Magazine for Christian Arabs Receiving Positive Responses

Al-Maghtas neither denominational nor theological, focuses on socioeconomic issues
( [email protected] ) Jul 28, 2004 08:37 PM EDT

For the first time in decades Christian Arabs in Jordan and Palestine have their own magazine, according to a Lebanon-based newspaper. And with only two issues under its belt, Al-Maghtas (The Baptismal) has already received positive responses from Jordanian and Palestinian Christians.

Produced in the city of Amman, the 40-page glossy color Arabic magazine features articles, interviews, and even controversies. Unlike the majority of internationally available Christian magazines Al-Maghtas is neither denominational nor theological, but deals with socio-economic conditions focusing on Christian Arabs on both banks of the Jordan. According to its publishers, the new magazine will work on strengthening the desire of the Christian Arab community to stay in their homeland and be a bridge within the community and to the outside world.

According to the Daily Star, one Al-Maghtas article about emigration by Reverend John Noor, the secretary of the bishops of Jordan, says there are between 10-15 million Christian Arabs living in the Middle East. Most of the region's Christian Arabs live in Egypt (7-12 million) and Sudan, 600,000 live in Iraq, 165,000 in Jordan, 900,000 in Syria, 1.3 million in Lebanon, 50,000 in Palestine and 130,000 in Israel. Noor estimates that 4 million more live in the diaspora.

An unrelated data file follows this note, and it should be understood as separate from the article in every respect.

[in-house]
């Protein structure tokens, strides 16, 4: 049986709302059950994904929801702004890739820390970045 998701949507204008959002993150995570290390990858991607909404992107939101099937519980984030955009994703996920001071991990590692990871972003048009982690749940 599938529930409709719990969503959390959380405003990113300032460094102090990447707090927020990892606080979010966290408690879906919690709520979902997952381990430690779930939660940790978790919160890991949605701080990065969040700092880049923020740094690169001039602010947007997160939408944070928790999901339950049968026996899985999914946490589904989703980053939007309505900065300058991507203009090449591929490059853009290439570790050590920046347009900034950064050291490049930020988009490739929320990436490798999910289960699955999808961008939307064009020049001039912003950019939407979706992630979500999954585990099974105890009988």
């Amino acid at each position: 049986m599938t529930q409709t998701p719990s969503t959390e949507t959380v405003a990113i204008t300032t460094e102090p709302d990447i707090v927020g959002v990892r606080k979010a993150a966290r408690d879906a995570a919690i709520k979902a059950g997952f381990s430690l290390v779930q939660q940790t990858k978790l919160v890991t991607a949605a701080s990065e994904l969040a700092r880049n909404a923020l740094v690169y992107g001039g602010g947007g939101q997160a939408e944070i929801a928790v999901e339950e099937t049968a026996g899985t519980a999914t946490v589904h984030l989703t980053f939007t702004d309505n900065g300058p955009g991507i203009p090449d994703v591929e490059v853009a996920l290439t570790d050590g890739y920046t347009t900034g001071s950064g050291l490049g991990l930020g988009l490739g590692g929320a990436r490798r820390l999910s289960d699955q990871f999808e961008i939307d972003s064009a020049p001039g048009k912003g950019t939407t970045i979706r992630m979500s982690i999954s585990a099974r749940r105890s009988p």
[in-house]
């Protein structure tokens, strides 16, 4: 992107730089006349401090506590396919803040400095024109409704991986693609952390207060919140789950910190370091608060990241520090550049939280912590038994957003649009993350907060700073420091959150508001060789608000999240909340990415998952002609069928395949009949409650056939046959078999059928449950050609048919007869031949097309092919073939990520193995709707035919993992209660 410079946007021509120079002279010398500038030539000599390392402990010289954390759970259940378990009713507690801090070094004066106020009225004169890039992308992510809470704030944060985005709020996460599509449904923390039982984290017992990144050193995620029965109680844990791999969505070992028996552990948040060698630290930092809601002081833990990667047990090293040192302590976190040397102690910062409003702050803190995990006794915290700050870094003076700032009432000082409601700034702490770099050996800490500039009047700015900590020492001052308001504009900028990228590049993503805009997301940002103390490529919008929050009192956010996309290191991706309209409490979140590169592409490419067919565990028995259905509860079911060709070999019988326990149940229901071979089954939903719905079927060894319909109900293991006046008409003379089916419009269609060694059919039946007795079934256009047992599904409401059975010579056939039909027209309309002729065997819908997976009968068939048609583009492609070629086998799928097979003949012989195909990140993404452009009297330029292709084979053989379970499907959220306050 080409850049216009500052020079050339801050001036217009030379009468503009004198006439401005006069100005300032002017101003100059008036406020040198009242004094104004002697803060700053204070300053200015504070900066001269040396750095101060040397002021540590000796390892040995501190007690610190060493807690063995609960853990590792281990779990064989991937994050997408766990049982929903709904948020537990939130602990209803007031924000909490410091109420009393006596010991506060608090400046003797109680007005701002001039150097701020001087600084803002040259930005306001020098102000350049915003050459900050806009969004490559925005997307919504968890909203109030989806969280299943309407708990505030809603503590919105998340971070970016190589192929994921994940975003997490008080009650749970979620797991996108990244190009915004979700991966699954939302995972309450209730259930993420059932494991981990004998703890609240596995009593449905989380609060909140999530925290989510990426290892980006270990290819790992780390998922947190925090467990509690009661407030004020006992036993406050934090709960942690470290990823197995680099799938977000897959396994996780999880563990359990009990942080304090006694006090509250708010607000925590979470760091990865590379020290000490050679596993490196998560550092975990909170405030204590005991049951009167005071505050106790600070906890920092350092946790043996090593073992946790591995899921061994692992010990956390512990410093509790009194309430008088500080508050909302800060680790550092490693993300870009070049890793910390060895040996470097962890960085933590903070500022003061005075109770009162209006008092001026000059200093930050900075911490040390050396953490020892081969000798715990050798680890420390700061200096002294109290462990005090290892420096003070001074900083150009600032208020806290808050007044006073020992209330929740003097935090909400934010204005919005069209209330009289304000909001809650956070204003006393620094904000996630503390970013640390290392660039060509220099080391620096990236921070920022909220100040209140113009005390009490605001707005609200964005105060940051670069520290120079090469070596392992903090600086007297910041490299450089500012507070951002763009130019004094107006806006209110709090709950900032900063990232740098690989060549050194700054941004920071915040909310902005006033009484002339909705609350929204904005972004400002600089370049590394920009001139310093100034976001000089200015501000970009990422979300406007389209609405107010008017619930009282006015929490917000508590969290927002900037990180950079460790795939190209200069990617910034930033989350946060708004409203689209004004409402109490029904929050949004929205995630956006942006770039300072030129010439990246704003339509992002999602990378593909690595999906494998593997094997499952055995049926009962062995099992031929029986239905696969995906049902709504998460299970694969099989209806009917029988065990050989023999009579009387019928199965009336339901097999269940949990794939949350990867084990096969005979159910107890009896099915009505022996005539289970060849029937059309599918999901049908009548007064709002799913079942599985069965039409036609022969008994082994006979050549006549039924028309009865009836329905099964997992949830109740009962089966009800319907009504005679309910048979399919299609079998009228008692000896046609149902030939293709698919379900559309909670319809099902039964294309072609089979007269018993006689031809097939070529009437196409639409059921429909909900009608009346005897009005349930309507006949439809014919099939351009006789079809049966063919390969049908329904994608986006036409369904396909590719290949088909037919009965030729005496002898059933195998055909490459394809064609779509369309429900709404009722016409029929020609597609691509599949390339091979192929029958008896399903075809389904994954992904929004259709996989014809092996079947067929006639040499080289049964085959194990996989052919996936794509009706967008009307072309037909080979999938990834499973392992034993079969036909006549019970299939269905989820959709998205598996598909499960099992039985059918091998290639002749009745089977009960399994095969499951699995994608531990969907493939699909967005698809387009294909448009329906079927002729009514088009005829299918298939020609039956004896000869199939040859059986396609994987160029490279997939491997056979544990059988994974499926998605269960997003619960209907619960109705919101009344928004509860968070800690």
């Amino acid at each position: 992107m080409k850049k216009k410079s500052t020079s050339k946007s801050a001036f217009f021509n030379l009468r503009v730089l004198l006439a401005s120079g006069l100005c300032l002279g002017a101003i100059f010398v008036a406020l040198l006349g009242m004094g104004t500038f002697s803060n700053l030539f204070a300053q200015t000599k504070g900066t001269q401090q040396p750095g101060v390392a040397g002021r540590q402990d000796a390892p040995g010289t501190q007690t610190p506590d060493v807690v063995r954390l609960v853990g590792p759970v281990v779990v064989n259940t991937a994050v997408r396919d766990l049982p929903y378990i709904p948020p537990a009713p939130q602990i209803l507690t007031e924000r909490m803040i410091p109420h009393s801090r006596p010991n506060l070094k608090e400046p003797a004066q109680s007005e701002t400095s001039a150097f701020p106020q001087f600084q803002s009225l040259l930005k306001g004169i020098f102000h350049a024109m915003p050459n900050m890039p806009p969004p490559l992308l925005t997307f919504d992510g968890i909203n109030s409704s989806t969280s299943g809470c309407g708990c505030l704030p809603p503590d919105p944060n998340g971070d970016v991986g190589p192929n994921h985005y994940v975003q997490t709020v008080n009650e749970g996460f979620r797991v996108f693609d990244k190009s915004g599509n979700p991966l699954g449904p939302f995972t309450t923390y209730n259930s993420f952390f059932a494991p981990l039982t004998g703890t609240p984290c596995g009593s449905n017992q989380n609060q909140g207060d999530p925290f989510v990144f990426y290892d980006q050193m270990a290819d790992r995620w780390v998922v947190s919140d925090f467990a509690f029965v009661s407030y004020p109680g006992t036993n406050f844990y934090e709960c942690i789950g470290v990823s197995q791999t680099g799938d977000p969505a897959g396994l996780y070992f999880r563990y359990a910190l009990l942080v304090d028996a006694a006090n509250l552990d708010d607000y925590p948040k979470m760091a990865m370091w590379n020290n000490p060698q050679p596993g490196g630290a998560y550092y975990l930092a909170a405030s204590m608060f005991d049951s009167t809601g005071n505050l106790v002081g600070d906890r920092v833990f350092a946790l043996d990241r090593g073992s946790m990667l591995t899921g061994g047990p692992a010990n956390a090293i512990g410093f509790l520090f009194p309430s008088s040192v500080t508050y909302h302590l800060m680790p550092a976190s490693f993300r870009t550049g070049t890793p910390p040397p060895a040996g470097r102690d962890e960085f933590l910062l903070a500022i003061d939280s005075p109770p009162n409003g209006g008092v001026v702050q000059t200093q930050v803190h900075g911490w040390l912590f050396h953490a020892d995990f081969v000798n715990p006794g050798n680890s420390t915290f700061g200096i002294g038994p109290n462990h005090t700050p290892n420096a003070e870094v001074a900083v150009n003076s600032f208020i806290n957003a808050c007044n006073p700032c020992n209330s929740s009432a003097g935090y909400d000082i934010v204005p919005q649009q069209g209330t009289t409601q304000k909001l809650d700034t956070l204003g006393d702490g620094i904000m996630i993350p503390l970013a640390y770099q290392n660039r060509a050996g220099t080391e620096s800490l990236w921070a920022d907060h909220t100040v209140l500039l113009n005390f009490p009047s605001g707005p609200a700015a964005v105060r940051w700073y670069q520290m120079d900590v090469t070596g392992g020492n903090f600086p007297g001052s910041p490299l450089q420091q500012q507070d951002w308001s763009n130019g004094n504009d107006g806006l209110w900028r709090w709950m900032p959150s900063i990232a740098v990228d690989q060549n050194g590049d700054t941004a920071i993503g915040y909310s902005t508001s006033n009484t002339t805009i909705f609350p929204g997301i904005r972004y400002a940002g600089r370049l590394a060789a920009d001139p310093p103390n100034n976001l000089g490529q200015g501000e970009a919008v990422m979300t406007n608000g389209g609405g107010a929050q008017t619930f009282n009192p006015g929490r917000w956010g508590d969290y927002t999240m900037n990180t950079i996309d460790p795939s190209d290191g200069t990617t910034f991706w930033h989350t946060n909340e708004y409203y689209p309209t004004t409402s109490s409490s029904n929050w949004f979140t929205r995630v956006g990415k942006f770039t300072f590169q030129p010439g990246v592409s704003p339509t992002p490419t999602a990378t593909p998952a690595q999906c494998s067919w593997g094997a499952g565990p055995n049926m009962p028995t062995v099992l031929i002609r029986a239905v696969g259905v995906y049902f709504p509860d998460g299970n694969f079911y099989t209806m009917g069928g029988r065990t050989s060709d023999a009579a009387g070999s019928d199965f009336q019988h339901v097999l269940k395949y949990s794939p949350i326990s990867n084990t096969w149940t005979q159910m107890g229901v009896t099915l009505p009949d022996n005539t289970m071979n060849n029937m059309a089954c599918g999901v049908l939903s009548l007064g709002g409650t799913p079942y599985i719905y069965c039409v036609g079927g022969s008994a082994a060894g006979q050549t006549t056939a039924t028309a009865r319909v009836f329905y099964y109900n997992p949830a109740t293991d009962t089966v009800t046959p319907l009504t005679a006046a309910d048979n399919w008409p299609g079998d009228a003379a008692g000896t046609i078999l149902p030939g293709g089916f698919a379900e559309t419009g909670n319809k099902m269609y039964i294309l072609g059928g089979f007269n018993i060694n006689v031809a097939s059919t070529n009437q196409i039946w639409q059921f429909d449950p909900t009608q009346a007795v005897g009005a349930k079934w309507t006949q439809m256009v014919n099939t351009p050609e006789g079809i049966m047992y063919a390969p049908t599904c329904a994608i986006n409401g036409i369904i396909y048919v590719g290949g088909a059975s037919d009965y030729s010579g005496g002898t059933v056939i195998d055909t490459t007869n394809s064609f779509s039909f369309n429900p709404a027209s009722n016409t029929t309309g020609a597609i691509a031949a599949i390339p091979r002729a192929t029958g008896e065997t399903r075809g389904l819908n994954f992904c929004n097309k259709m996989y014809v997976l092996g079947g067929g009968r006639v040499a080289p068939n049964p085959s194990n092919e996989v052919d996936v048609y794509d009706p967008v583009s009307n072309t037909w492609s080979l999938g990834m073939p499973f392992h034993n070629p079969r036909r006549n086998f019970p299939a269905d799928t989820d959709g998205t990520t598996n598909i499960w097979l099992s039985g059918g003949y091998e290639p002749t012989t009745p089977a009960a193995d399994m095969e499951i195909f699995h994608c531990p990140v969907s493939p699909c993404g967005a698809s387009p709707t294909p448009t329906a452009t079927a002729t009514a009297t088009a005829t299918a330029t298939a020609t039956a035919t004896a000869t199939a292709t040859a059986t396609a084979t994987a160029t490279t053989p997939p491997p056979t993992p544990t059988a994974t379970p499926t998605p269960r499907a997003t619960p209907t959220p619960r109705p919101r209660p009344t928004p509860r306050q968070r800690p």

Refusing to be called a minority, Christian Arabs consider themselves part of the Arab world and partners with their Muslim compatriots in all the troubles that face the region today.

"We are proud of both our Arab nationality and our Christian belief ... We plan to honor those in our community who deserve such praise so that we can provide our younger generation with role models," stated the first edition's editorial, setting out the magazine's goals and vision.

While the magazine does cover a large variety of issues, it also hopes to be a source of information and entertainment for the community, printing photographs of Christian Arabs in Jordan and Palestine at various social events.

Philip Madanat, the magazine's editor, says Al-Maghtas still faces some legal obstacles with the Jordanian government's Department of Publications refusing to either issue or reject the request for a license. Jordanian law stipulates that if the government doesn't respond in 30 days to a request for a license then the request is considered de facto approved. The absence of a de jur license has hampered distribution and advertising efforts.

According to sources, the initial response of Jordanian and Palestinian Christians to the new magazine has been positive. Many have expressed that the magazine has given them a sense of identity and resolved the issue of who they are and the fact that they can be both proud Arab nationals without compromising their own Christian faith.

Al-Maghtas will be coming out with their third issue next month.

[Source: The Daily Star]